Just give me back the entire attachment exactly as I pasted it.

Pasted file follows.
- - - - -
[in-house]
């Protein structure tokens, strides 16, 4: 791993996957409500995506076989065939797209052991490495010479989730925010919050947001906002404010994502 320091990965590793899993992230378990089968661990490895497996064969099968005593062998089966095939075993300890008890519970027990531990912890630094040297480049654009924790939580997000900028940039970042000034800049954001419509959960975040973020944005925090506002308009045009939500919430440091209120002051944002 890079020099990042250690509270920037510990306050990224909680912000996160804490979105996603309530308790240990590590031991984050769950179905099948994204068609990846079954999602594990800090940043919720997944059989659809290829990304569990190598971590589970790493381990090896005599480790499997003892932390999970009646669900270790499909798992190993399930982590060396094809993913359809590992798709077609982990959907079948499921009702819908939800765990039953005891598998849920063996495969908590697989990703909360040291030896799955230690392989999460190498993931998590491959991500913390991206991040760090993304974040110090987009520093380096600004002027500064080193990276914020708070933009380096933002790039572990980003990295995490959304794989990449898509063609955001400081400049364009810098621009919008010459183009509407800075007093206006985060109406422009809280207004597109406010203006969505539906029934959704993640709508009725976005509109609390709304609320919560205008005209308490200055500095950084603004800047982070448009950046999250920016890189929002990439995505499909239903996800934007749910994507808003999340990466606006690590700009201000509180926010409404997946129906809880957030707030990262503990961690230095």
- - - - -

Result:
[in-house]
């Protein structure tokens, strides 16, 4: 791993996957409500995506076989065939797209052991490495010479989730925010919050947001906002404010994502 320091990965590793899993992230378990089968661990490895497996064969099968005593062998089966095939075993300890008890519970027990531990912890630094040297480049654009924790939580997000900028940039970042000034800049954001419509959960975040973020944005925090506002308009045009939500919430440091209120002051944002 890079020099990042250690509270920037510990306050990224909680912000996160804490979105996603309530308790240990590590031991984050769950179905099948994204068609990846079954999602594990800090940043919720997944059989659809290829990304569990190598971590589970790493381990090896005599480790499997003892932390999970009646669900270790499909798992190993399930982590060396094809993913359809590992798709077609982990959907079948499921009702819908939800765990039953005891598998849920063996495969908590697989990703909360040291030896799955230690392989999460190498993931998590491959991500913390991206991040760090993304974040110090987009520093380096600004002027500064080193990276914020708070933009380096933002790039572990980003990295995490959304794989990449898509063609955001400081400049364009810098621009919008010459183009509407800075007093206006985060109406422009809280207004597109406010203006969505539906029934959704993640709508009725976005509109609390709304609320919560205008005209308490200055500095950084603004800047982070448009950046999250920016890189929002990439995505499909239903996800934007749910994507808003999340990466606006690590700009201000509180926010409404997946129906809880957030707030990262503990961690230095």